Global COVID-19 Deaths Top 500,000
Updated at 5:11 p.m. ET
The coronavirus pandemic reached a new milestone on Sunday, with confirmed deaths surpassing half a million around the world and the number of confirmed cases topping 10 million.
According to data collected by Johns Hopkins University, there were 10,063,319 confirmed cases and 500,108 deaths globally by late Sunday afternoon. The number of cases is likely much higher, with the Centers for Disease Control and Prevention announcing this week that for every reported case, there were 10 other estimated infections in the United States.
More than 2.5 million of those confirmed cases are in the United States. The countries with the next highest totals are Brazil, Russia, India and the United Kingdom.
Some parts of the world have managed to bring the virus under control. South Korea, which reported about 750 new cases daily in late February and early March, was averaging just a few dozen per day at the end of May, though officials have noted a slight resurgence.
New Zealand had mostly eradicated the virus by mid-May and went 24 days with no new cases before identifying two this month. And China's capital city of Beijing went two months without reporting a local coronavirus case until mid-June.
Initially hard-hit countries such as Italy, Germany and Spain are lifting restrictions as case numbers decrease, while cases surge in places like India and Mexico. Latin America became a new epicenter of the pandemic in early June, according to the World Health Organization.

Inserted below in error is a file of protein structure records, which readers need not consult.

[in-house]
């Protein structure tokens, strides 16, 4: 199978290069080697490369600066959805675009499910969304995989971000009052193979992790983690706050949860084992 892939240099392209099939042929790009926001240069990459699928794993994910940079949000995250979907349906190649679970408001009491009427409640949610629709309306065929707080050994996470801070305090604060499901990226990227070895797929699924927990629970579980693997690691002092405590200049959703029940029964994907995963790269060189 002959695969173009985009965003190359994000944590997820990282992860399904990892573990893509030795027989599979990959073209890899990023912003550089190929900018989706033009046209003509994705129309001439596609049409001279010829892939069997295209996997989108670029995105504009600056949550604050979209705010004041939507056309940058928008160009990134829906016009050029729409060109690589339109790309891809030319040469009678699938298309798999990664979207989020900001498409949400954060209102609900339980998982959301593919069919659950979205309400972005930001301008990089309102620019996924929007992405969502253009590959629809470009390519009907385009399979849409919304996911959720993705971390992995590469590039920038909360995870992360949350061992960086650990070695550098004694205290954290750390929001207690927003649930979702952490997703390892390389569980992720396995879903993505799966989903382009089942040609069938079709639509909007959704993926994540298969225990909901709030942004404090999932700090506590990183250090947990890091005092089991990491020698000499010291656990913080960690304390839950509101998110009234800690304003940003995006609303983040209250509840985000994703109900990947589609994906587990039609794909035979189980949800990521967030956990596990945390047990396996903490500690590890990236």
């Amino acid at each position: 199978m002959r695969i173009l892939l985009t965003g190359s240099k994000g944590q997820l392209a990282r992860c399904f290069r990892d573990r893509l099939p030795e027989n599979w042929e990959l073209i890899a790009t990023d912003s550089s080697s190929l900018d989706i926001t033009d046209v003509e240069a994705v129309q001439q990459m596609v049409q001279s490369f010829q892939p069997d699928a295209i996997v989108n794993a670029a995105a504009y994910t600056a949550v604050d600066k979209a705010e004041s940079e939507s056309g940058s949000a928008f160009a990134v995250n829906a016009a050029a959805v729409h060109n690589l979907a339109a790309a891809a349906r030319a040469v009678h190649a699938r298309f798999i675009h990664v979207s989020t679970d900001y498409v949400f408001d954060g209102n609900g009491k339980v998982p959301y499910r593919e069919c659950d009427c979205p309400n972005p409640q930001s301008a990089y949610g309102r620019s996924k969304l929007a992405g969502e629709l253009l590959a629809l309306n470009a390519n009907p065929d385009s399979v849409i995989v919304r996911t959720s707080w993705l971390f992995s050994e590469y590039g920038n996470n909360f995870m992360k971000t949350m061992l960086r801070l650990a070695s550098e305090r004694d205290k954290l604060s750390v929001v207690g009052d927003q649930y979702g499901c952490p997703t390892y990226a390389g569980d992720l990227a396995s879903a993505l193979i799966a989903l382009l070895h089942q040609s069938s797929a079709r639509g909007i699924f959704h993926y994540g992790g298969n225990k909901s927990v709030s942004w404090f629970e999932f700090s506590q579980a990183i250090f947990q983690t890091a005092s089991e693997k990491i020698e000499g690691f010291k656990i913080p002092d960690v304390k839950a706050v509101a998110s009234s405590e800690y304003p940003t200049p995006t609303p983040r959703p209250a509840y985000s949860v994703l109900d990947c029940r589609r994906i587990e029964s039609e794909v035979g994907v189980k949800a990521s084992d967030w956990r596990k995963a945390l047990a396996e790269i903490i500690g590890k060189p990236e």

The U.S. set a daily record for new coronavirus cases this past week, reporting more than 45,000 on Friday — its highest single-day increase.
"We are 4% of the world's population; we are 25% of the cases and the deaths," House Speaker Nancy Pelosi said on ABC's This Week on Sunday.
U.S. states began imposing stay-at-home orders and other restrictions in March in order to slow the spread of the virus, with numbers declining as a result. By mid-May, all 50 states had started to reopen, some at a faster pace than others.
Cases have surged in recent weeks, particularly in the South and West. As a result, several states — such as North Carolina, Nevada and Texas — have opted to pause or roll back their reopening plans.
Officials noted at a White House coronavirus task force briefing on Friday that the percentage of people requiring hospitalization is lower than it was earlier in the pandemic and that the number of fatalities is declining. They urged the public, especially young people, to take precautions and manage risks.
Health and Human Services Secretary Alex Azar echoed this message on NBC's Meet the Press on Sunday.
He cited reports from governors that the majority of new cases are among people age 35 and under, with many of those asymptomatic, and said these areas have the hospital capacity, personal protective equipment and medical tools to fight the virus — for the time being.
"But the window is closing," he said. "We have to act, and people as individuals have to act responsibly. We need to social distance. We need to wear our face coverings if we're in settings where we can't social distance, particularly in these hot zones."
The federal government is facing calls to provide increased support for states' testing and contact tracing efforts. And some Democratic officials are advocating for a federal mask mandate, with Pelosi and presumptive Democratic presidential nominee Joe Biden expressing support for the idea in recent days.
Pelosi said on Sunday that the U.S. is "long overdue" for a nationwide mask-wearing requirement.
The U.S. has reported more than 125,000 coronavirus deaths so far, which is more than any other country and more than twice as many confirmed deaths as Brazil, its next-highest neighbor on the list.
COVID-19 was first reported in Wuhan, China, in December. The World Health Organization declared the outbreak a global health emergency in January and officially characterized it as a pandemic in March.